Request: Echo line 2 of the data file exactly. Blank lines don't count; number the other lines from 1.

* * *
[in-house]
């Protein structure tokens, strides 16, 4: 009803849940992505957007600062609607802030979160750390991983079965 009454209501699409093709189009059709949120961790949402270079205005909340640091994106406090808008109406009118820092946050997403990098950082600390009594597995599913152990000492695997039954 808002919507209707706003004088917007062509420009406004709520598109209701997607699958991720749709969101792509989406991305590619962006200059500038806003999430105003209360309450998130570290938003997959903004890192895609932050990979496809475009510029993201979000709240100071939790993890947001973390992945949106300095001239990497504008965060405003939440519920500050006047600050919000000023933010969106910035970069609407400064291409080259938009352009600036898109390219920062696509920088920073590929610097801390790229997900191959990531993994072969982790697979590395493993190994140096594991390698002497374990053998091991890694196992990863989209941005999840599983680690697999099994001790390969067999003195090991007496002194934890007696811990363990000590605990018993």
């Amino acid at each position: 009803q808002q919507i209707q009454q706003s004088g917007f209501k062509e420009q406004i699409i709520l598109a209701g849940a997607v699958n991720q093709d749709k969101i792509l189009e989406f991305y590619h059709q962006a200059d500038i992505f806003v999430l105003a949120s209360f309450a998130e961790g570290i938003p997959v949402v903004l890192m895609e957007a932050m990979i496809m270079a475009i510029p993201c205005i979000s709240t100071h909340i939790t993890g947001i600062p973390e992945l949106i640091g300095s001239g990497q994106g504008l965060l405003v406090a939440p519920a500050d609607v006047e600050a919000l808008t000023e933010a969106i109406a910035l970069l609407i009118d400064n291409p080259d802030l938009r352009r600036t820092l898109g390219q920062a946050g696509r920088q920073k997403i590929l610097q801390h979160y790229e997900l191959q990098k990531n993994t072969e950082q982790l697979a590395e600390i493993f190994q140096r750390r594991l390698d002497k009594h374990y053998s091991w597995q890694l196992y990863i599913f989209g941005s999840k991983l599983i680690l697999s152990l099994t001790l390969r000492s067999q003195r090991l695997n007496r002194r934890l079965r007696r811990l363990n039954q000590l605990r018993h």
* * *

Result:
């Protein structure tokens, strides 16, 4: 009803849940992505957007600062609607802030979160750390991983079965 009454209501699409093709189009059709949120961790949402270079205005909340640091994106406090808008109406009118820092946050997403990098950082600390009594597995599913152990000492695997039954 808002919507209707706003004088917007062509420009406004709520598109209701997607699958991720749709969101792509989406991305590619962006200059500038806003999430105003209360309450998130570290938003997959903004890192895609932050990979496809475009510029993201979000709240100071939790993890947001973390992945949106300095001239990497504008965060405003939440519920500050006047600050919000000023933010969106910035970069609407400064291409080259938009352009600036898109390219920062696509920088920073590929610097801390790229997900191959990531993994072969982790697979590395493993190994140096594991390698002497374990053998091991890694196992990863989209941005999840599983680690697999099994001790390969067999003195090991007496002194934890007696811990363990000590605990018993």